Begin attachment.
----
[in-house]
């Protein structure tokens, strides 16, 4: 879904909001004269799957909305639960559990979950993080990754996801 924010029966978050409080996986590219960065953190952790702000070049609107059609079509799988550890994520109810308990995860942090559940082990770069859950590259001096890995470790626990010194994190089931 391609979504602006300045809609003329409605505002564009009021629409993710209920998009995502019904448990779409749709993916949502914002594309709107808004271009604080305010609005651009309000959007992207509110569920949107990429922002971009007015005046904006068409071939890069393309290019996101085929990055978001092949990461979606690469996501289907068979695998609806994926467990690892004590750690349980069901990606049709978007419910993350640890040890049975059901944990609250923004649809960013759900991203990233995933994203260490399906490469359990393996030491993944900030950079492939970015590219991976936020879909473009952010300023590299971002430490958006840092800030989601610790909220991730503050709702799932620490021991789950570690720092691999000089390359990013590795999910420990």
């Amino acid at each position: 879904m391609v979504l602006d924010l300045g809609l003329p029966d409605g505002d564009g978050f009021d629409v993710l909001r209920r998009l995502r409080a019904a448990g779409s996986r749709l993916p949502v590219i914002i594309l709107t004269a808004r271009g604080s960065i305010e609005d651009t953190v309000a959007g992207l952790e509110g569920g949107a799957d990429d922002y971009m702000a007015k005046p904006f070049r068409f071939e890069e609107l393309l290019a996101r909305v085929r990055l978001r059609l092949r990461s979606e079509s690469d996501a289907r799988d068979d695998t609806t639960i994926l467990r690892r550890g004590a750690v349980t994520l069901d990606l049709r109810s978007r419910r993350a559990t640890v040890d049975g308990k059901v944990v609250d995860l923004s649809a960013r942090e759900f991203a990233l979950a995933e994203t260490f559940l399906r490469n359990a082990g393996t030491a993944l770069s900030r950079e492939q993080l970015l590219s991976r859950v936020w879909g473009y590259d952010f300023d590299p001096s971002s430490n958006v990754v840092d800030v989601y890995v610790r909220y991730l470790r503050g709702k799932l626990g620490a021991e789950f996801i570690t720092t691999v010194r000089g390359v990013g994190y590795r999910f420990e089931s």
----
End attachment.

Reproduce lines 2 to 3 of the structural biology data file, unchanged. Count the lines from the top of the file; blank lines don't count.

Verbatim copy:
């Protein structure tokens, strides 16, 4: 879904909001004269799957909305639960559990979950993080990754996801 924010029966978050409080996986590219960065953190952790702000070049609107059609079509799988550890994520109810308990995860942090559940082990770069859950590259001096890995470790626990010194994190089931 391609979504602006300045809609003329409605505002564009009021629409993710209920998009995502019904448990779409749709993916949502914002594309709107808004271009604080305010609005651009309000959007992207509110569920949107990429922002971009007015005046904006068409071939890069393309290019996101085929990055978001092949990461979606690469996501289907068979695998609806994926467990690892004590750690349980069901990606049709978007419910993350640890040890049975059901944990609250923004649809960013759900991203990233995933994203260490399906490469359990393996030491993944900030950079492939970015590219991976936020879909473009952010300023590299971002430490958006840092800030989601610790909220991730503050709702799932620490021991789950570690720092691999000089390359990013590795999910420990």
């Amino acid at each position: 879904m391609v979504l602006d924010l300045g809609l003329p029966d409605g505002d564009g978050f009021d629409v993710l909001r209920r998009l995502r409080a019904a448990g779409s996986r749709l993916p949502v590219i914002i594309l709107t004269a808004r271009g604080s960065i305010e609005d651009t953190v309000a959007g992207l952790e509110g569920g949107a799957d990429d922002y971009m702000a007015k005046p904006f070049r068409f071939e890069e609107l393309l290019a996101r909305v085929r990055l978001r059609l092949r990461s979606e079509s690469d996501a289907r799988d068979d695998t609806t639960i994926l467990r690892r550890g004590a750690v349980t994520l069901d990606l049709r109810s978007r419910r993350a559990t640890v040890d049975g308990k059901v944990v609250d995860l923004s649809a960013r942090e759900f991203a990233l979950a995933e994203t260490f559940l399906r490469n359990a082990g393996t030491a993944l770069s900030r950079e492939q993080l970015l590219s991976r859950v936020w879909g473009y590259d952010f300023d590299p001096s971002s430490n958006v990754v840092d800030v989601y890995v610790r909220y991730l470790r503050g709702k799932l626990g620490a021991e789950f996801i570690t720092t691999v010194r000089g390359v990013g994190y590795r999910f420990e089931s």